I read (or re-read) 100 books this year. Making 100 has been my goal for the last several years and this is the first time I’ve actually gotten there. Instead of giving out an itemized list of all the books I read (which I did last year), I’ve written just a few words on the books I read that had the greatest impact. I should also mention (regarding poetry) that I dived into the works of Dana Gioia, W.S. Merwin, and continued my love of Billy Collins, but no specific book of theirs made the list. Rather, I was impressed by poem after poem. I wish I had smarter, more tasteful (?) taste, but these are the books that stood out to me and that I know I can recommend in the last year. Enjoy!
Turtles All the Way Down - John Green
Sometimes you read a book that gives you a way into yourself. Green explores OCD and anxiety through the teenage Aza Holmes, who, along with her best friend Daisy, is trying to solve the mystery of a billionaire’s disappearance. The thing is, her mental illness doesn’t make her a better detective, daughter, friend, or student. There’s no upside to her illness. Reading this book was one of the reasons I pursued a diagnosis for my own mental stuff — it turns out, I also have Obsessive-Compulsive Disorder and Anxiety — and also prepped me for taking medication. Plus, John Green’s always a genius with sentences. It’s a delight to read his work.
The Life-Changing Magic of Tidying Up - Marie Kondo
I read a lot of non-fiction works this year that were by turns insightful, helpful, entertaining, and mind-opening. Frankly, this is the one that actually stuck with me and that I gained actual, real-life change from. While I could write more about the book, suffice it to say the method actually works and I recommend it without reservations.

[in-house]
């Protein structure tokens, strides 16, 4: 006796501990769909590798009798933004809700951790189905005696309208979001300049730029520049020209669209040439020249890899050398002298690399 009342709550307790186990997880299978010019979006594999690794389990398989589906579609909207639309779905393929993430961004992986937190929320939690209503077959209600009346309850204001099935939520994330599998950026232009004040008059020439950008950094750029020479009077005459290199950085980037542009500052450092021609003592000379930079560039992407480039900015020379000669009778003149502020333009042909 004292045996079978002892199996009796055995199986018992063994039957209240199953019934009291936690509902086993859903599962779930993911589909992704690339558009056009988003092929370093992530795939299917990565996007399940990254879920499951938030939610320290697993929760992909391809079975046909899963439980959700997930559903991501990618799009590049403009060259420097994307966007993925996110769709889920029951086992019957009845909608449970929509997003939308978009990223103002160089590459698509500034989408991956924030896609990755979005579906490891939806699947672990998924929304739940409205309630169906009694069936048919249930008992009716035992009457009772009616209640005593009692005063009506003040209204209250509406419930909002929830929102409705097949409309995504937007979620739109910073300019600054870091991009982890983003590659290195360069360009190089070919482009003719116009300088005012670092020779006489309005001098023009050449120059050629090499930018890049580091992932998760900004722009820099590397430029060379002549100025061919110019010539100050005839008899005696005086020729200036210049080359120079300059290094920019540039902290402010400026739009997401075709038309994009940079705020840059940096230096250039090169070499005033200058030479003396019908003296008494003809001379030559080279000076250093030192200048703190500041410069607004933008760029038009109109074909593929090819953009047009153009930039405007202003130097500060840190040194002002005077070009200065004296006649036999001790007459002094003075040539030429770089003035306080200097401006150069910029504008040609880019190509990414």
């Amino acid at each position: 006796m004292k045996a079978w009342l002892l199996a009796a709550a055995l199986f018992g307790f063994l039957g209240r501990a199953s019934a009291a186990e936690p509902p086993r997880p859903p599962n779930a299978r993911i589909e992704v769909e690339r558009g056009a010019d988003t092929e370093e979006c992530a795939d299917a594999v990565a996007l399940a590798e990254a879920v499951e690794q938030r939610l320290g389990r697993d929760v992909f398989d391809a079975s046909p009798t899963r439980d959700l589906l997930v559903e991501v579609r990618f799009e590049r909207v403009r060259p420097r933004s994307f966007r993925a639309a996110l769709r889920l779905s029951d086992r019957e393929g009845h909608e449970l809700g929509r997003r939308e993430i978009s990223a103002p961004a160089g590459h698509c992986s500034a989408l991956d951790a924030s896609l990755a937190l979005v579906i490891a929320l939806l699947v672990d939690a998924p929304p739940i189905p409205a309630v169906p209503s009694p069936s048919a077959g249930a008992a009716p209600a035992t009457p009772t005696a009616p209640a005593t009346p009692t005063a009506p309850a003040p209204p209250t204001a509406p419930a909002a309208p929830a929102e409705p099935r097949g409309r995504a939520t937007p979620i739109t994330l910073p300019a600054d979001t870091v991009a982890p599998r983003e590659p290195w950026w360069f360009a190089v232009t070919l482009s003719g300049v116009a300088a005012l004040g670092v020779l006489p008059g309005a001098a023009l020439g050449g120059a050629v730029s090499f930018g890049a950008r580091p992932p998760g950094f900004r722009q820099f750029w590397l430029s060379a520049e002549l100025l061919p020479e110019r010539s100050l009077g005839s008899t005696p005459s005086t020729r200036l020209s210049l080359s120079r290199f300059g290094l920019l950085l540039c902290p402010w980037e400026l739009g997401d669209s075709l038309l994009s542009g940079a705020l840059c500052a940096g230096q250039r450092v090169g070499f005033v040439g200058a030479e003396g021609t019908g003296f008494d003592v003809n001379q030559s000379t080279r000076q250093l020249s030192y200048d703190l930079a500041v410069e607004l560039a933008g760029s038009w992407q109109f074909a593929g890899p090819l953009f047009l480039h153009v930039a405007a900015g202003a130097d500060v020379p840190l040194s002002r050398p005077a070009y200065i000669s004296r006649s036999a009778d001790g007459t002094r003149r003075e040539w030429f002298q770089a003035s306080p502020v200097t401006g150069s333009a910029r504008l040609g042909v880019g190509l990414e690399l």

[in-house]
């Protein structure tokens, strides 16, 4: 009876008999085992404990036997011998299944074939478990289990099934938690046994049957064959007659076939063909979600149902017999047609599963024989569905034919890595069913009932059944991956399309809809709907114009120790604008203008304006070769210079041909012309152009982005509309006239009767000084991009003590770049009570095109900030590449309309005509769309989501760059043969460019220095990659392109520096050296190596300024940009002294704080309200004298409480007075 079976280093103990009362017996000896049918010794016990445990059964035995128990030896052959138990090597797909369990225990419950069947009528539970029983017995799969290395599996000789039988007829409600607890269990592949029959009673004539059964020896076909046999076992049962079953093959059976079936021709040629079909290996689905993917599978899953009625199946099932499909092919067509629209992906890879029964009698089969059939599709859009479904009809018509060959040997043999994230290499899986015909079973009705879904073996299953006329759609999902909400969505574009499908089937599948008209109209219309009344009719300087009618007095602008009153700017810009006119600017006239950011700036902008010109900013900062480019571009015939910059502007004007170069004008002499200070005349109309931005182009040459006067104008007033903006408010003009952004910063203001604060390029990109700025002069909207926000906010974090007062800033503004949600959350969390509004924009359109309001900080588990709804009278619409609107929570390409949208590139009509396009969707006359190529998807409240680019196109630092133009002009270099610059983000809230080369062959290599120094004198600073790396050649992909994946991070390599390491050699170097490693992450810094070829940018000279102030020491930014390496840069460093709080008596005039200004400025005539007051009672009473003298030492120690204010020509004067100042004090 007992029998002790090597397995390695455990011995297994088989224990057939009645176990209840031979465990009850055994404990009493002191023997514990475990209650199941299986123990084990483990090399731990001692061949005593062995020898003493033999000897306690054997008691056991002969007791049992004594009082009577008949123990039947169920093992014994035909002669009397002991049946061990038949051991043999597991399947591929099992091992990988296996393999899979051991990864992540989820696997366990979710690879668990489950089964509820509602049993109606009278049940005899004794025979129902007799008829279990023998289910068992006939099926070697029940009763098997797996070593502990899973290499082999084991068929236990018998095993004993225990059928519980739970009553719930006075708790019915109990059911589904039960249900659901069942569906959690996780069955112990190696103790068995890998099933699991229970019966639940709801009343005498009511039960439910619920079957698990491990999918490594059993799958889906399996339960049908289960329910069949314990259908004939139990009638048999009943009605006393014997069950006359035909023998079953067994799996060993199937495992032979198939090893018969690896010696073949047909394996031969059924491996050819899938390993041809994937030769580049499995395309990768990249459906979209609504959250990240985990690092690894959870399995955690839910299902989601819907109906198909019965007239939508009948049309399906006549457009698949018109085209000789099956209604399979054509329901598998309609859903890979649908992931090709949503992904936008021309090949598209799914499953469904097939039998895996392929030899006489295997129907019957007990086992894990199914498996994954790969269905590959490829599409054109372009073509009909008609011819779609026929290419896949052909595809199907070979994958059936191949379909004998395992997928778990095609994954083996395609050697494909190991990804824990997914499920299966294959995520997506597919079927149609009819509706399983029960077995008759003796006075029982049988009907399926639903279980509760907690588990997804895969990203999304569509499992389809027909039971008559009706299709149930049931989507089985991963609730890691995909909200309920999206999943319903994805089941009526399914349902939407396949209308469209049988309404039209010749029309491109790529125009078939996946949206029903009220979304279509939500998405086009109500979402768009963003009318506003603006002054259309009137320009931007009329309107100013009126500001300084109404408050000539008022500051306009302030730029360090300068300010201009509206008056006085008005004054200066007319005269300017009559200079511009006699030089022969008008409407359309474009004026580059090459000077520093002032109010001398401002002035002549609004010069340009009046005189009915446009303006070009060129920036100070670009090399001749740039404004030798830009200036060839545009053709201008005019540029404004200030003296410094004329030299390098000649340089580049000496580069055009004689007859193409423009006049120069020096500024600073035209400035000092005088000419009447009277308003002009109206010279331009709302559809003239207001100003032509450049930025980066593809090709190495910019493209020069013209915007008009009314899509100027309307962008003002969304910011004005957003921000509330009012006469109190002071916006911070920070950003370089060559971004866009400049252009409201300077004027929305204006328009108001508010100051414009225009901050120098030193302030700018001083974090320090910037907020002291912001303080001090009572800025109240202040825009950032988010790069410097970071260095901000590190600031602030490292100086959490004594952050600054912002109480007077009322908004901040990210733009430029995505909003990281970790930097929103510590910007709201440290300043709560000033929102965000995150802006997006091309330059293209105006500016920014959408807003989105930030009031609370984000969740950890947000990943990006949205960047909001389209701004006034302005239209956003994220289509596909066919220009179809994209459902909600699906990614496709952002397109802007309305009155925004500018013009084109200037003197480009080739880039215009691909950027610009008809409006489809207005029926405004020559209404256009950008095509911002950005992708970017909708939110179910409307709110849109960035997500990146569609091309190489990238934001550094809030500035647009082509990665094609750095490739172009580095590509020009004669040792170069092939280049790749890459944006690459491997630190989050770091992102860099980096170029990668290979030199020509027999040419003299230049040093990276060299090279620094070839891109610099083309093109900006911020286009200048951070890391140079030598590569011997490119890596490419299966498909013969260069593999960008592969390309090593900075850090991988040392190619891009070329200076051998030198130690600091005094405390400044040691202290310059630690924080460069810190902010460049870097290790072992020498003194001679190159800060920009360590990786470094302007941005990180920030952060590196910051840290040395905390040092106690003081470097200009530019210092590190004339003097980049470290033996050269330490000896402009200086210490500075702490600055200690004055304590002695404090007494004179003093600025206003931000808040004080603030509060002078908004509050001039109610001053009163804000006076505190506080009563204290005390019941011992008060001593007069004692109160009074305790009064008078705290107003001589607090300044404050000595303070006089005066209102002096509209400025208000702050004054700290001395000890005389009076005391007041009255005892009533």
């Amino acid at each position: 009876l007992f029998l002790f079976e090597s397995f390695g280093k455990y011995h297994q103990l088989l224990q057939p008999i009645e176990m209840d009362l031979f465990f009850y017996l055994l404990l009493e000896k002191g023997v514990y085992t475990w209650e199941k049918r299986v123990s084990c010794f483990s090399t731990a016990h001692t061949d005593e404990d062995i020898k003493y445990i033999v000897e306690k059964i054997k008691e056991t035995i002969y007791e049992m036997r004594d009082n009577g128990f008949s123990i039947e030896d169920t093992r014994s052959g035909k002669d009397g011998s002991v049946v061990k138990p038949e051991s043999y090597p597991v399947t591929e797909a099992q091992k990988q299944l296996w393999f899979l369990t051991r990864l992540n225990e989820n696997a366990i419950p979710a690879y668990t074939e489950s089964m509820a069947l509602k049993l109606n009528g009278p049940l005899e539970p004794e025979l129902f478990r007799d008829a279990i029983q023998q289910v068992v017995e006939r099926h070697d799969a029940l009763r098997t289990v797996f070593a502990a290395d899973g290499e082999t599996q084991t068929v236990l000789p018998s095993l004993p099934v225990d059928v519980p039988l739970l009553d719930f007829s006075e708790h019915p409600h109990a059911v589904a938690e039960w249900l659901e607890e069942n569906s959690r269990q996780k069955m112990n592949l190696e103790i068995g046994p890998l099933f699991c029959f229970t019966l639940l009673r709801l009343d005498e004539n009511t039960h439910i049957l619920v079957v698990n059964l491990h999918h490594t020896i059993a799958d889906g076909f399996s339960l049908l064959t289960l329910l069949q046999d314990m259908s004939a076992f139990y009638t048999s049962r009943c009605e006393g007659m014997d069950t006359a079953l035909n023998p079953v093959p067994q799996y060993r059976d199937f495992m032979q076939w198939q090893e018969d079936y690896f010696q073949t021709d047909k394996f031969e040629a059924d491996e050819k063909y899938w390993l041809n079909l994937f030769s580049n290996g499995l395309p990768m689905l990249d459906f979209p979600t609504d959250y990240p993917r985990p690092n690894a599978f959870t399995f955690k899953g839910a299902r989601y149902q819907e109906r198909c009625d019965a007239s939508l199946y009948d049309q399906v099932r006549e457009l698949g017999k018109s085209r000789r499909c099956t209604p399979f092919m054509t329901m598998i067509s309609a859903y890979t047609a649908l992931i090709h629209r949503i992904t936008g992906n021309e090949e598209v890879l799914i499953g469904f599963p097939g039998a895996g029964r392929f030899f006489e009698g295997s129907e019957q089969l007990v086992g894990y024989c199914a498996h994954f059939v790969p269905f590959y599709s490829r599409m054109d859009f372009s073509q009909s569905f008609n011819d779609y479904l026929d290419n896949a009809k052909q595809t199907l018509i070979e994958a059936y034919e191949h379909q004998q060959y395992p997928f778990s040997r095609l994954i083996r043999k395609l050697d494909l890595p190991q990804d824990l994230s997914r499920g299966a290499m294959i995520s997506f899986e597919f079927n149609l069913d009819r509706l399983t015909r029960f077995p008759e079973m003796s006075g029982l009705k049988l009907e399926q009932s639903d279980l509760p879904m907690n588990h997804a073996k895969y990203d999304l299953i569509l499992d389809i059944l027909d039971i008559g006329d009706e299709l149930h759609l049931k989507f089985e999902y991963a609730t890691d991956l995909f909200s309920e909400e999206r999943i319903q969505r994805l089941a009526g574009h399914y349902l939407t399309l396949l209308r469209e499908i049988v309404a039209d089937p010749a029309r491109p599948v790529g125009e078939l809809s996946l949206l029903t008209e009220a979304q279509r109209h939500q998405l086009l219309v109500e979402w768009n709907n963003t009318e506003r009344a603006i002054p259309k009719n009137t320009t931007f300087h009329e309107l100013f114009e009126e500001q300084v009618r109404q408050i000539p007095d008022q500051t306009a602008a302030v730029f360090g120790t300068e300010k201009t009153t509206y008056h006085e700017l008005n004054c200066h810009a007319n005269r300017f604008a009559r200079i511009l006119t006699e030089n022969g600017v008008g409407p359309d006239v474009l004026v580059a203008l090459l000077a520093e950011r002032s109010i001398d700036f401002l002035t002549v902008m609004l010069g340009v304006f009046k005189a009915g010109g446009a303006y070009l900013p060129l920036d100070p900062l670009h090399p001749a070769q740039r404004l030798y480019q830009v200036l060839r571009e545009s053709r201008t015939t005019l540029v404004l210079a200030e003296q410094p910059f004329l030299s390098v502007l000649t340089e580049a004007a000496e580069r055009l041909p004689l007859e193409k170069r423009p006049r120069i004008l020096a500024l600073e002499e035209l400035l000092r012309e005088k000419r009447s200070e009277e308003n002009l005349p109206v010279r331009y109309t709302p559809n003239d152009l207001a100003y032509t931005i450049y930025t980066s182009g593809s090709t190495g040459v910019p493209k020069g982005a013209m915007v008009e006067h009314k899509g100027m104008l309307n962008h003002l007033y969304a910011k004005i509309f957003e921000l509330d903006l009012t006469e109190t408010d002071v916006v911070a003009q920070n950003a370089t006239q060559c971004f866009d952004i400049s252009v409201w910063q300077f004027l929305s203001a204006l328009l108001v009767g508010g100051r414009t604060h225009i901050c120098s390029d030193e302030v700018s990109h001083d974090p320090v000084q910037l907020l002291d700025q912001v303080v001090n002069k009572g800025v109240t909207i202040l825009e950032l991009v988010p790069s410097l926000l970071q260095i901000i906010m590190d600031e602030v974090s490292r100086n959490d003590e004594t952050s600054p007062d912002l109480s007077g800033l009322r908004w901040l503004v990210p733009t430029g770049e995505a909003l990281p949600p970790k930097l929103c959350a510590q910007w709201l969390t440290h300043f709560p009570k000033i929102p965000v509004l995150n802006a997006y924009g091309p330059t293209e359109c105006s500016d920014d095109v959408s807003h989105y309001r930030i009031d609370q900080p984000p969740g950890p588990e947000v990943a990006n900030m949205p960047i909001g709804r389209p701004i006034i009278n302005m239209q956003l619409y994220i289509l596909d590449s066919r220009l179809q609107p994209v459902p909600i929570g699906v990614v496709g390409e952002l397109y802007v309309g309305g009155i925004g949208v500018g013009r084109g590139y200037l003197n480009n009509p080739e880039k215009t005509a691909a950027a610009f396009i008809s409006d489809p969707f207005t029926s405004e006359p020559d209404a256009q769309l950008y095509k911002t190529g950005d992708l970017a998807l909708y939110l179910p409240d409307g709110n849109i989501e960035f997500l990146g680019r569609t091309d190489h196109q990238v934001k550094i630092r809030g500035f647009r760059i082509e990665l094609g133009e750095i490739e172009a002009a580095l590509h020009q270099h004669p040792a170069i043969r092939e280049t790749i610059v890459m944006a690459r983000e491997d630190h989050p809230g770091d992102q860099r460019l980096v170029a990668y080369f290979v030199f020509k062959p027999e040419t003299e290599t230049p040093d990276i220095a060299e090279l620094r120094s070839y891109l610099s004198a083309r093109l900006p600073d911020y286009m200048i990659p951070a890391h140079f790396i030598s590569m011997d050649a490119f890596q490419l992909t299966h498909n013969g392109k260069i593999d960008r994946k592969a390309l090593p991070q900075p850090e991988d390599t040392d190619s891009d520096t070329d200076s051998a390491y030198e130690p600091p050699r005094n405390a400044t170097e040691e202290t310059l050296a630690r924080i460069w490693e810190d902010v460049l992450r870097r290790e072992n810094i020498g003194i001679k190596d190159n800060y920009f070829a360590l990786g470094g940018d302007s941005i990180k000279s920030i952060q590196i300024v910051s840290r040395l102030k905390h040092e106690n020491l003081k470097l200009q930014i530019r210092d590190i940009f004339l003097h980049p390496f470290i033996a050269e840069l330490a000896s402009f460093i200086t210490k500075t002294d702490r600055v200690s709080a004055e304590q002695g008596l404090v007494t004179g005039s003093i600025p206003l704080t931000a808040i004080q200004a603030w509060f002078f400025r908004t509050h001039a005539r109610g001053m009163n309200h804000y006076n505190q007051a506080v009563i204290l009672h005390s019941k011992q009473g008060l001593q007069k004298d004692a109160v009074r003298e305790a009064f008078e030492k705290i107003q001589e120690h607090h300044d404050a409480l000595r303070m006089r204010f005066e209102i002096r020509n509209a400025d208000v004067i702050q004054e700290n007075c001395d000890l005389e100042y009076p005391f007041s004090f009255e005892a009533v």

An Absolutely Remarkable Thing - Hank Green
This novel is a hysterically funny (and also deadly serious) take on fame in the internet age, while also being a wild sci-fi read with a narrator who I want to be best friends with and also kind of want to slap in the face. As a writer who’s at the very start of my career, I think this is an important book for me to have read now (instead of in three to five years) and was also ridiculously good.
The Chronicles of Narnia - C.S. Lewis
I’ve loved the Chronicles for (quite literally) as long as I can remember, but I re-read them before I got my Narnia tattoo, just to be 100% sure that this is what I wanted.Well, it was, and now I have a permanent reminder of one of my favorite stories on my arm forever. I’d say that’s an impact.
The Bell Jar - Sylvia Plath
I didn’t know much about Sylvia Plath before I read The Bell Jar — I’d read a couple poems of hers in college, but I wasn’t really rooted in her work, and we had read them in a poetry unit (rather than a Plath unit) and so I didn’t know what to expect going into the novel. What I got was a book that told me my experience isn’t the only one like it. It served a similar function to Turtles All the Way Down, and was also immensely funny in the dark, masochistic kind of way that so brilliantly serves illness narratives.
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